General Services Administration and National Nuclear Security Administration, Department of Energy.
Finding of No Significant Impact.
The General Services Administration (GSA) and the Department of Energy/National Nuclear Security Administration (NNSA) issue this Finding of No Significant Impact (FONSI) on their proposal to relocate certain non-nuclear component production and procurement activities to a smaller, more efficient and flexible facility. This FONSI is based on the General Services Administration/National Nuclear Security Administration “Modernization of Facilities and Infrastructure for the Non-Nuclear Production Activities Conducted at the National Nuclear Security Administration's Kansas City Plant Environmental Assessment” (EA), DOE/EA-1592, April 21, 2008. The EA was prepared pursuant to the National Environmental Policy Act (NEPA) of 1969 (42 U.S.C. §§ 4321 et seq.), regulations implementing NEPA issued by the Council on Environmental Quality (40 C.F.R. Parts 1500—1508), and the NEPA implementing procedures of GSA (ADM 1095.1F) and the Department of Energy (10 C.F.R. Part 1021).
The selected alternative is for GSA to procure the construction of a new facility at the intersection of Botts Road and Missouri Highway 150 in Kansas City, Missouri. GSA would lease the facility on NNSA's behalf, and NNSA would move its operations from the Bannister Federal Complex to the new facility, and conduct production and procurement operations for electrical and mechanical non-nuclear components there (the phrase “electrical and mechanical” non-nuclear components, as used in the EA and this FONSI, also includes electronics, electromechanical parts, and engineered materials such as plastics, ceramics, glass, polymers and foams). The NNSA's Kansas City Plant (KCP) performs these activities for NNSA, Department of Energy (DOE) programs, and other federal agencies (“work for others”).Start Further Info
FOR FURTHER INFORMATION CONTACT:
Further information, including an electronic copy of the EA, FONSI, Mitigation Action Plan, and other supporting NEPA documents, will be made available on the following Web site: http://www.gsa.gov/kansascityplan t. The EA and FONSI will also be made available at: http://eh.doe.gov/nepa.
Requests for copies of the EA and FONSI may be sent to: Carlos Salazar, General Services Administration, 1500 East Bannister Road, Room 2191 (6PTA), Kansas City, MO 64131. Requests for copies of the EA and FONSI may also be made by calling (816) 823-2305 or via e-mail to NNSA—KC@gsa.gov.End Further Info End Preamble Start Supplemental Information
The GSA and NNSA issued a Notice of Intent (NOI) on May 1, 2007 in the Federal Register (Vol. 72, No 83, page 23822) informing the public of the proposed action and inviting public comments on the scope of the EA. The NOI also stated that a public scoping meeting would be held in Kansas City, on May 23, 2007. A total of 97 people signed in at the public meeting. Fourteen written comments were submitted and 24 speakers provided comments that were transcribed for the record. Everyone who requested to speak was provided the opportunity to do so. Additional public comments were received by mail and email during the scoping period, which ended on May 30, 2007. Approximately 500 people provided comments during the public scoping process. All comments were considered during the preparation of the draft EA. A copy of the transcript from the scoping meeting is available on the GSA website by following the “NEPA library” link (www.gsa.gov/kansascityplant).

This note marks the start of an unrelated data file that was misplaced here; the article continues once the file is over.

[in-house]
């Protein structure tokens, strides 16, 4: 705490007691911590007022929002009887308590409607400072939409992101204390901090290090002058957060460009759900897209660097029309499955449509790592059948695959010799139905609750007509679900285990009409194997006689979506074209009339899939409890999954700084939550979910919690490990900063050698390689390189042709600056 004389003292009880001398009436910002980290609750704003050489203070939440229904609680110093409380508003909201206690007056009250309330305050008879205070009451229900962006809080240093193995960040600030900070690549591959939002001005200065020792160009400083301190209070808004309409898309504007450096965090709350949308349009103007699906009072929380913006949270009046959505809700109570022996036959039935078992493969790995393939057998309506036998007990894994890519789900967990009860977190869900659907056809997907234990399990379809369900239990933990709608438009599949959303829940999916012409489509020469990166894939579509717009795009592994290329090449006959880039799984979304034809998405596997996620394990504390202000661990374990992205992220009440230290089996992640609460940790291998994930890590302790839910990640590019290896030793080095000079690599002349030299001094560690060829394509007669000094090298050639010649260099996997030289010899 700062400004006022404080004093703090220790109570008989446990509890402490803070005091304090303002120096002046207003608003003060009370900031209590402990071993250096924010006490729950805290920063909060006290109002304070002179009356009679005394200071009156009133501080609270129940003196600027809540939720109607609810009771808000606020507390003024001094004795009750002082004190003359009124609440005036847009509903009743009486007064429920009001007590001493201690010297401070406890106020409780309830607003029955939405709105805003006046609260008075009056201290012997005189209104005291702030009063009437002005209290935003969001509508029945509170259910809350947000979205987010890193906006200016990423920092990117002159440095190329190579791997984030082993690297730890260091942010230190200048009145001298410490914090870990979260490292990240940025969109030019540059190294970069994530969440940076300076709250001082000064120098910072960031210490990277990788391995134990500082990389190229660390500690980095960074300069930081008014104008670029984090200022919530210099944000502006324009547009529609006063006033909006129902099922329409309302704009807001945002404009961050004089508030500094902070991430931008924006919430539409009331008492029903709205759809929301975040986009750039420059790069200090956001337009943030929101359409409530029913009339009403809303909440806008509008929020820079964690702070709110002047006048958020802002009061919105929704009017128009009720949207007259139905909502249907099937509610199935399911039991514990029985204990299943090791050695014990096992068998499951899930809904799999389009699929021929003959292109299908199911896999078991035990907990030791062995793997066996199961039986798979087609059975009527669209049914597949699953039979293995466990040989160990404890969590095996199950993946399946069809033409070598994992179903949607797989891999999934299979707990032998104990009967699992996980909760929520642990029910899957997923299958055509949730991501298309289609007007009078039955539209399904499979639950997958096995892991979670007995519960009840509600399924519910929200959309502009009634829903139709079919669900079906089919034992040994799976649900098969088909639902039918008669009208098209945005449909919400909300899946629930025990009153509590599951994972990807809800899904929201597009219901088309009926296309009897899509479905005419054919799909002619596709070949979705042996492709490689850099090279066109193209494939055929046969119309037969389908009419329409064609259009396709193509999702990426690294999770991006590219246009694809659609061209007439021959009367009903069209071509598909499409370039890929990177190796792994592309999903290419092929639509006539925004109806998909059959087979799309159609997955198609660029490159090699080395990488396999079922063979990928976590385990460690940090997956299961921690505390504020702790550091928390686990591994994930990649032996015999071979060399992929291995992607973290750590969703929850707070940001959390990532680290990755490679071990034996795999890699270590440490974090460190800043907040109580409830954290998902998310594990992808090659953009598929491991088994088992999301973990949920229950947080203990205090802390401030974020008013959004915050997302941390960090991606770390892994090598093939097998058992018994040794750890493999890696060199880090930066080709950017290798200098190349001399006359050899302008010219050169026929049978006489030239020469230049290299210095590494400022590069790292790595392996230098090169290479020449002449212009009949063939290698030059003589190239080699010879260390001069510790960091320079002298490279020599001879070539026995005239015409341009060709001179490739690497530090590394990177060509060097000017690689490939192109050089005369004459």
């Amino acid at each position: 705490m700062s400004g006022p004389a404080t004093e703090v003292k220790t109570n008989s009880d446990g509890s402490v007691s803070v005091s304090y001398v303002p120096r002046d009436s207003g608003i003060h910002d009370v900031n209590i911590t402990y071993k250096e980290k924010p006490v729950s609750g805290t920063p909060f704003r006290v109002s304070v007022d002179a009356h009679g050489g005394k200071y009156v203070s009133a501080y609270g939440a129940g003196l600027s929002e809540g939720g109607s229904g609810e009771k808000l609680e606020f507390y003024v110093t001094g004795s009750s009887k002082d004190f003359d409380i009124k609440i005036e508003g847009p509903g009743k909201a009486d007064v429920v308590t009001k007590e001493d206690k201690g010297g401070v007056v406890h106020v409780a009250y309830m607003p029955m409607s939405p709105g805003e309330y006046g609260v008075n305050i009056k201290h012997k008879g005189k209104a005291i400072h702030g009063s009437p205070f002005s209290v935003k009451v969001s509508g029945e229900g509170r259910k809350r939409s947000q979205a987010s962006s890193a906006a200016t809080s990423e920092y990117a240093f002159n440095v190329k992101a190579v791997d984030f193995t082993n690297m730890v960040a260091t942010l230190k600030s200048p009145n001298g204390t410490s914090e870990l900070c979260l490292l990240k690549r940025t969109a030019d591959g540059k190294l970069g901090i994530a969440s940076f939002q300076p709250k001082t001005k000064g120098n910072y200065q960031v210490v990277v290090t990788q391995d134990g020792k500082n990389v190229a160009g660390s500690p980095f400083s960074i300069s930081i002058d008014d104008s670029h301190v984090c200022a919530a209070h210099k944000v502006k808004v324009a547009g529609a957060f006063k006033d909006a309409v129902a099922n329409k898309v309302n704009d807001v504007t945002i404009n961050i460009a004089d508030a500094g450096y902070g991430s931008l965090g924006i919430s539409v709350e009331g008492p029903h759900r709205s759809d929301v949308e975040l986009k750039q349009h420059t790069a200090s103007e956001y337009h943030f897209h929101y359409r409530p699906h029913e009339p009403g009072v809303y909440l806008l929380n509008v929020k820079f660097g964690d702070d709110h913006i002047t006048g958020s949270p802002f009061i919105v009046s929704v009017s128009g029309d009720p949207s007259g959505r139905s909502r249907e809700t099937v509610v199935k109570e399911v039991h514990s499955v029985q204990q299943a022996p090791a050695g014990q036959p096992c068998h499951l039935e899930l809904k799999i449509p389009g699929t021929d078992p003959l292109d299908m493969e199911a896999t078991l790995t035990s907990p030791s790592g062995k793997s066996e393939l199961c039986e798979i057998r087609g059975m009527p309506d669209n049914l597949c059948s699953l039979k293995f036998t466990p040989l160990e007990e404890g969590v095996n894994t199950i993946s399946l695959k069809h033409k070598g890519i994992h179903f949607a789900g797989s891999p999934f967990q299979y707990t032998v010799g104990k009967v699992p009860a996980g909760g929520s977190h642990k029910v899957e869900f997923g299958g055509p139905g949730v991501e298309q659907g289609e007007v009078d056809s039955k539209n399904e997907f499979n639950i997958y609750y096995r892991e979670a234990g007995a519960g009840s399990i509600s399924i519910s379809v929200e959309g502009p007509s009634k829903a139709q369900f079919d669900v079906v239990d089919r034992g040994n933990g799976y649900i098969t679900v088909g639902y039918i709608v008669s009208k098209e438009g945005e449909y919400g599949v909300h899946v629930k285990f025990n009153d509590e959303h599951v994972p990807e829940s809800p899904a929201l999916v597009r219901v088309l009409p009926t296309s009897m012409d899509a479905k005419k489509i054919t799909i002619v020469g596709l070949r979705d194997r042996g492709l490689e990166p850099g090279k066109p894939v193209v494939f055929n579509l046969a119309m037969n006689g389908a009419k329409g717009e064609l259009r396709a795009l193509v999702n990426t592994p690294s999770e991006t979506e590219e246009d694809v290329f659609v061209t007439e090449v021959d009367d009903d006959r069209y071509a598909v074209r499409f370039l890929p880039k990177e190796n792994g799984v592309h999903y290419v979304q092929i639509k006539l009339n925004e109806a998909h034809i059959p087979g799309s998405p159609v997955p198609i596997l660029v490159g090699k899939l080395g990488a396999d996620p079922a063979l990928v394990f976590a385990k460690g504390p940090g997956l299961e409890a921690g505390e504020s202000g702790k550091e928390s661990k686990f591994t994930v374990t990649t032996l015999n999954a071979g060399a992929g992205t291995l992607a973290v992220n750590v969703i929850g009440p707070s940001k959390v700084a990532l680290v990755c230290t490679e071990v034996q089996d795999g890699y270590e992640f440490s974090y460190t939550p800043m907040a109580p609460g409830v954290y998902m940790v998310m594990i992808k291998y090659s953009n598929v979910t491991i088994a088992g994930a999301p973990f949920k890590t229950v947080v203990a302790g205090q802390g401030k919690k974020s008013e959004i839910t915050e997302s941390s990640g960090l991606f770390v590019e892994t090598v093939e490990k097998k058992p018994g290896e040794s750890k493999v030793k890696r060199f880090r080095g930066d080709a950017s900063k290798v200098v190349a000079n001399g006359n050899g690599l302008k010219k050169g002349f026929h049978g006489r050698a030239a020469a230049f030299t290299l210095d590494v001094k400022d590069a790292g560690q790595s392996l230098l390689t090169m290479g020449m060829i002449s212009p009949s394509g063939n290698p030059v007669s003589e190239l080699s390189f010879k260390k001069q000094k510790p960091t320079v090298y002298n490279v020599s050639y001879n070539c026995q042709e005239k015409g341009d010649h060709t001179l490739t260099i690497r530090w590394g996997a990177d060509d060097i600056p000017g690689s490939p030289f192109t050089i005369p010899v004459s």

On December 10, 2007, the GSA and NNSA issued a Notice of Availability (NOA) of the draft EA in the Federal Register (Vol. 72, No 236, page 69690) informing the public that the draft EA was available for review and comment. The NOA stated that the deadline for submission of public comments was January 14, 2008. An electronic copy of the draft EA and other supporting documents were posted on the GSA website. An electronic copy of the draft EA was also posted on the DOE website.Start Printed Page 23245
On January 14, 2008, the GSA and NNSA notified the public through the website that they were extending the public comment period until January 30, 2008. On January 17, 2008, the federal agencies issued a Notice of Extension of Comment Period in the Federal Register (Vol. 73, No 12, page 3256) informing the public of the extension. More than 250 public comments on the draft EA were submitted to GSA and NNSA. After considering all the comments received as a result of the public review process, including those received after the formal comment period closed, GSA and NNSA have made significant revisions to the EA, including the analysis of additional alternatives outside of the Kansas City area (i.e. at NNSA's Los Alamos National Laboratory and Sandia National Laboratories in New Mexico and Lawrence Livermore National Laboratory in California).
Because the draft EA only analyzed alternatives in the State of Missouri, in December 2007, the GSA and NNSA specifically requested the State of Missouri to review and comment on the draft EA (although other states had the opportunity to comment through the public comment process). On April 4, 2008, the GSA and NNSA provided a pre-approval review copy of the EA, containing the analysis of additional alternatives outside of the Kansas City area, to the States of Missouri, New Mexico, and California, and requested comments by April 18, 2008. Comments were received by this date from Missouri. These comments were considered in preparing the final EA and FONSI.